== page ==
With regard to oxydation on old bullets, have them seat point up in white vinegar or vinegar for 10 minutes and you will end with green tip bullets that should make you happy.


    a: Huh? The bullet doesn't touch the chamber. How would that cause a problem?

    b: Huh? If the chamber had a groove, which it doesn't, the brass would flow into that groove making the inside of the neck bigger in that area. How would that shave a bullet?

    Oxidation....why would anyone want to do that? HUH?

  10. #10
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    Quote Originally Posted by Rflshootr View Post
    a: Huh? The bullet doesn't touch the chamber. How would that cause a problem?

    b: Huh? If the chamber had a groove, which it doesn't, the brass would flow into that groove making the inside of the neck bigger in that area. How would that shave a bullet?

    Oxidation....why would anyone want to do that? HUH?
    A 'shaved' jacket would be my last guess . . . even then, at best,on my part, a SWAG of gigantic proportion . . . I'm leaning toward something similar to 'OliveOil's question: a piece of cartridge case - a hanger-on from trimming/chamfering, which simply occupied the gap between the case mouths and chamber mouth, with the bullets passing through . . . , then, the patch latching onto the ring(s) . . . RG
    Last edited by R.G. Robinett; 06-21-2022 at 11:12 AM.

  11. #11
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    Quote Originally Posted by Rflshootr View Post
    a: Huh? The bullet doesn't touch the chamber. How would that cause a problem?

    b: Huh? If the chamber had a groove, which it doesn't, the brass would flow into that groove making the inside of the neck bigger in that area. How would that shave a bullet?

    Oxidation....why would anyone want to do that? HUH?
    Old bullets tend to lose that "new" look just like copper cents do. This is due to simple oxidation and is often referred to as tarnish. That new look can be restored to ultra new by exposure to vinegar. It removes a surface coating of oxides exposing new copper. Same as polishing tarnished silver. I've never done it, but I suppose one could do the same thing with their cases. I doubt that it will do anything for the inside tho. Be sure to rinse them well.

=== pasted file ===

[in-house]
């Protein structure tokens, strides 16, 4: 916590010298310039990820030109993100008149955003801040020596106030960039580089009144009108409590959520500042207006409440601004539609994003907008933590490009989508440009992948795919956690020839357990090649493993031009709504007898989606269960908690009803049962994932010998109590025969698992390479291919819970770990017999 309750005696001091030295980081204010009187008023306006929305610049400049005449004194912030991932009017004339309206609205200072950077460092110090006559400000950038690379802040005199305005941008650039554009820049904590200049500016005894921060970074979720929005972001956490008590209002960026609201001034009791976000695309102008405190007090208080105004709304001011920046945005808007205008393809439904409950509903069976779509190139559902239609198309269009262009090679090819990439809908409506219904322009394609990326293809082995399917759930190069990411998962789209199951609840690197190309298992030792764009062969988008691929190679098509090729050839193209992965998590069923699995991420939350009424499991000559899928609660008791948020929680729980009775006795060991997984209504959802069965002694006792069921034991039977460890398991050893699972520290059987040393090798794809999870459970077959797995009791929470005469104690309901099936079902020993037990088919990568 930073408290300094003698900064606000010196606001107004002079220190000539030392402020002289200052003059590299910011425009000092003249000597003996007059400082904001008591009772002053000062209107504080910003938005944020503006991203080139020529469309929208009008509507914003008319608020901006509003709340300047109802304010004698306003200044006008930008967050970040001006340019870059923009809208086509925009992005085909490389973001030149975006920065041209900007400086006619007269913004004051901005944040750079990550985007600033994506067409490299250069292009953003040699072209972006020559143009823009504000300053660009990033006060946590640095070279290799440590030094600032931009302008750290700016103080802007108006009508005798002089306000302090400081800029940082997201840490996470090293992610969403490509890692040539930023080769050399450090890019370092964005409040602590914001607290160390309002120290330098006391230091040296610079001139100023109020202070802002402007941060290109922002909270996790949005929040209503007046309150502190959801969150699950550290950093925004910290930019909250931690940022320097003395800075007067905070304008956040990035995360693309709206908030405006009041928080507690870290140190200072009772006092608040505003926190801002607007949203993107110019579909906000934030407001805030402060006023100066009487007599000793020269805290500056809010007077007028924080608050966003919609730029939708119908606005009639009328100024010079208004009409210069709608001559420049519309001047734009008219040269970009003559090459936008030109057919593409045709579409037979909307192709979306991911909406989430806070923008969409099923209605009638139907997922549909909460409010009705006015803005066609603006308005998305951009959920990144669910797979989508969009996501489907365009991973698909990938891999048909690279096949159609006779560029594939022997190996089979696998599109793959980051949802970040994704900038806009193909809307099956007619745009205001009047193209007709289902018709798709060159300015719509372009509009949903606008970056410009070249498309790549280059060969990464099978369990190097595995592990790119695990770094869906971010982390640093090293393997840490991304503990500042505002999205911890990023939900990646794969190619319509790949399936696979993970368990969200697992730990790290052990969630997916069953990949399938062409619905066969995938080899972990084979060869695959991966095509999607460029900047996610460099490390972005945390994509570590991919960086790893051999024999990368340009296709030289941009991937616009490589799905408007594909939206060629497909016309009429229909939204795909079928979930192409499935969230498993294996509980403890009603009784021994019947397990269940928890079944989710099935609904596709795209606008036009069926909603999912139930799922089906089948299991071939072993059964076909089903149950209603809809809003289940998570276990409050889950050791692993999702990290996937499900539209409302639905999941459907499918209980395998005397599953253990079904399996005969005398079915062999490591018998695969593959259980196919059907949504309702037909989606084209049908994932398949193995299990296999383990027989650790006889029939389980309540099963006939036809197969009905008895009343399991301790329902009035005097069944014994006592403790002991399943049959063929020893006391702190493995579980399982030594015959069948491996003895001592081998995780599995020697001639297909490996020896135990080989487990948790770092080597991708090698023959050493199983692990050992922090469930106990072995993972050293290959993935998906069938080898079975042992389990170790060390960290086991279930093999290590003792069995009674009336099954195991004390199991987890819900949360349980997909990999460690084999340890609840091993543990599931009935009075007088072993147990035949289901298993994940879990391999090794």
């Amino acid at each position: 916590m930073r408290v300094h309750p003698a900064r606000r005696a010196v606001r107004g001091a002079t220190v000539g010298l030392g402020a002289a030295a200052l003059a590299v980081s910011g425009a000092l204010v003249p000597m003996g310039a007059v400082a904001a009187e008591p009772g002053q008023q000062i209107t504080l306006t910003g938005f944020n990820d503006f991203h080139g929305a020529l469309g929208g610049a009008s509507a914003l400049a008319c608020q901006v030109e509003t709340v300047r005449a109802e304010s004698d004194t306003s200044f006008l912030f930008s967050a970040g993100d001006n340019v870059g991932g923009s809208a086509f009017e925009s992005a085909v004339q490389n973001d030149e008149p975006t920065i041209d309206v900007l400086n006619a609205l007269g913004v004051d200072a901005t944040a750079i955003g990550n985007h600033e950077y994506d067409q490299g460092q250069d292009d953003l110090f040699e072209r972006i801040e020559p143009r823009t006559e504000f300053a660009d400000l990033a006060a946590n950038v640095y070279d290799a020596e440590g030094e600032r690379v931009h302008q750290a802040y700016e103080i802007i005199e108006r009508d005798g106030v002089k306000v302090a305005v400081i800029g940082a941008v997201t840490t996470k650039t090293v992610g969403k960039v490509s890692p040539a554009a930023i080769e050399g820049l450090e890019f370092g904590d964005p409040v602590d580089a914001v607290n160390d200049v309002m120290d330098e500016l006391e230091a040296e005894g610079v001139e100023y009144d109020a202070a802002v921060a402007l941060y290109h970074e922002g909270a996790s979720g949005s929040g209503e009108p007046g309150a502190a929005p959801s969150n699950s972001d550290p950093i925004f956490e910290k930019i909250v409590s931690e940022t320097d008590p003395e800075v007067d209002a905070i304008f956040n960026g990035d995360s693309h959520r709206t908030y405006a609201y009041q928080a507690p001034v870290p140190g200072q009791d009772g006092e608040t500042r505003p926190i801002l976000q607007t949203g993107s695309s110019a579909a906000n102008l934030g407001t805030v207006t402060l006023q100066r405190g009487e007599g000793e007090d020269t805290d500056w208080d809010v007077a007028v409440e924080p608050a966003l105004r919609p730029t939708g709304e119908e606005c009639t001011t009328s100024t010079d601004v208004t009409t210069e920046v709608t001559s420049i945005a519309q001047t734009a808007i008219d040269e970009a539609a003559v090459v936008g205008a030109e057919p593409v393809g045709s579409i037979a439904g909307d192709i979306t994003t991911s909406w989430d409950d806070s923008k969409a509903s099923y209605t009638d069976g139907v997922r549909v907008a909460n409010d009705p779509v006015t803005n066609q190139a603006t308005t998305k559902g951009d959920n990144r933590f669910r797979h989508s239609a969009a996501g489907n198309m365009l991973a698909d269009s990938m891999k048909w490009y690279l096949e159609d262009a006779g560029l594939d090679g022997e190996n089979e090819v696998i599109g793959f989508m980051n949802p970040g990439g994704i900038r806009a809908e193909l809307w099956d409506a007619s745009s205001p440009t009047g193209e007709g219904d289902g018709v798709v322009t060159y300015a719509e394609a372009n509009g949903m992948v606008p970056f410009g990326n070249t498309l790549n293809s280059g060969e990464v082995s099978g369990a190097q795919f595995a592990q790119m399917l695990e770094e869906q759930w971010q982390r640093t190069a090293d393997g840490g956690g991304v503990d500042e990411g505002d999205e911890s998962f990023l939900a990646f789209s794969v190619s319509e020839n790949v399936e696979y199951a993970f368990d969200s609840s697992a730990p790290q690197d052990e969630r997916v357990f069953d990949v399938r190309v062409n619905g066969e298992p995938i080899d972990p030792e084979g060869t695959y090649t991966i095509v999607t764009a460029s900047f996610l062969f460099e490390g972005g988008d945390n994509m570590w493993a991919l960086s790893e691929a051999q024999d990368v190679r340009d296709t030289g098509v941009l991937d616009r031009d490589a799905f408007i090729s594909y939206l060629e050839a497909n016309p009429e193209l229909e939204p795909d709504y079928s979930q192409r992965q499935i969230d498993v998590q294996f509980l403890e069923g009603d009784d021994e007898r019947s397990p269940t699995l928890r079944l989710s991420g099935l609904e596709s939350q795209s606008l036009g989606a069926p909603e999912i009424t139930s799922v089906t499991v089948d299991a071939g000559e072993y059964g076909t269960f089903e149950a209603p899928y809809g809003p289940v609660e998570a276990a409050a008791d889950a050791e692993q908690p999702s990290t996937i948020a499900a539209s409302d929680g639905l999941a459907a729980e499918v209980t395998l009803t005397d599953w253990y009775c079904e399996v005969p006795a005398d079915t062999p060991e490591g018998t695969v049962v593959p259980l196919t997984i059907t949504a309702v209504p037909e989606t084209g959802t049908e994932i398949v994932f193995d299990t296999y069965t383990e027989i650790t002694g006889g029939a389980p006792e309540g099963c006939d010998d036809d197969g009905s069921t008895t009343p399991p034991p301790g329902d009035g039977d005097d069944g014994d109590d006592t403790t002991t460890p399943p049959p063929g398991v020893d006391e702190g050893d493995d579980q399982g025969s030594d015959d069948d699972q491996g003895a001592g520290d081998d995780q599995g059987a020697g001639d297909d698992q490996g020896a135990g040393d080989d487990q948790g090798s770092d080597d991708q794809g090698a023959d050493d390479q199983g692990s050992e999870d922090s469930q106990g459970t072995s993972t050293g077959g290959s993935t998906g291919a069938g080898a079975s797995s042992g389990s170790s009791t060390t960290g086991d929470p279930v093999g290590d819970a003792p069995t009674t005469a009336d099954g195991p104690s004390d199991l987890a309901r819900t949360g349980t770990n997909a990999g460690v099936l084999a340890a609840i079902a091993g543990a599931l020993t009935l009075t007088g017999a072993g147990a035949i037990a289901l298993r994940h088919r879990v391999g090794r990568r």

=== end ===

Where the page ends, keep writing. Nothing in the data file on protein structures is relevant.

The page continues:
12. #12
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    Quote Originally Posted by R.G. Robinett View Post
    A 'shaved' jacket would be my last guess . . . even then, at best,on my part, a SWAG gigantic proportion . . . I'm leaning toward something similar to 'OliveOil's question: a piece of cartridge case - a hanger-on from trimming/chamfering, which simply occupied the gap between the case mouths and chamber mouth, with the bullets passing through . . . , then, the patch latching onto the ring(s) . . . RG
    Well I normally hit the mouth of the case on a piece of scotch brite after trim and chamfer to remove any burr that the chamfer tool may have left and the ring is clearly copper and not brass. So dang if I know.

  13. #13
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    Quote Originally Posted by Rflshootr View Post
    Well I normally hit the mouth of the case on a piece of scotch brite after trim and chamfer to remove any burr that the chamfer tool may have left and the ring is clearly copper and not brass. So dang if I know.
    Roger this . . .

    The [so called] pressure-ring, is normally about 0.0003" to 0.0004" over the nominal bullet diameter, thus, even if the P-R could/did shear off, at best, would be only about 0.0002" 'THICK' - <1/10th the thickness of a human hair.
    Residing in the fire-blast zone, its difficult to imagine that the ultra thin gilding metal wouldn't have been vaporized, and possibly deposit along the bore . . . ???? Surely, this is a weird one.RG
    Last edited by R.G. Robinett; 06-21-2022 at 04:49 PM.

  14. #14
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    Roger that! And it figures it would have to happen to me.

  15. #15
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    @ Mr. HUH :

    Are you using a motorised case trimmer ?

    Have you noticed some heavily copper fouled areas here and there down your almost new barrel when using your bore scope ?


    ps : if chamber was grooved in the throat/lead area, my guess is that a bullet under full acceleration will expand in the groove (a la Miniť effect) and get somewhat shaved, plating/filling the groove with some gilding metal shot after shot. THAT should be felt as a hard point when using a tight dry patch after cleaning.

    I also DO suppose that the chamber is cut on the very barrel axis and NOT out of barrel axis, in which case the bullet wobles badly once the ogive enters the rifling.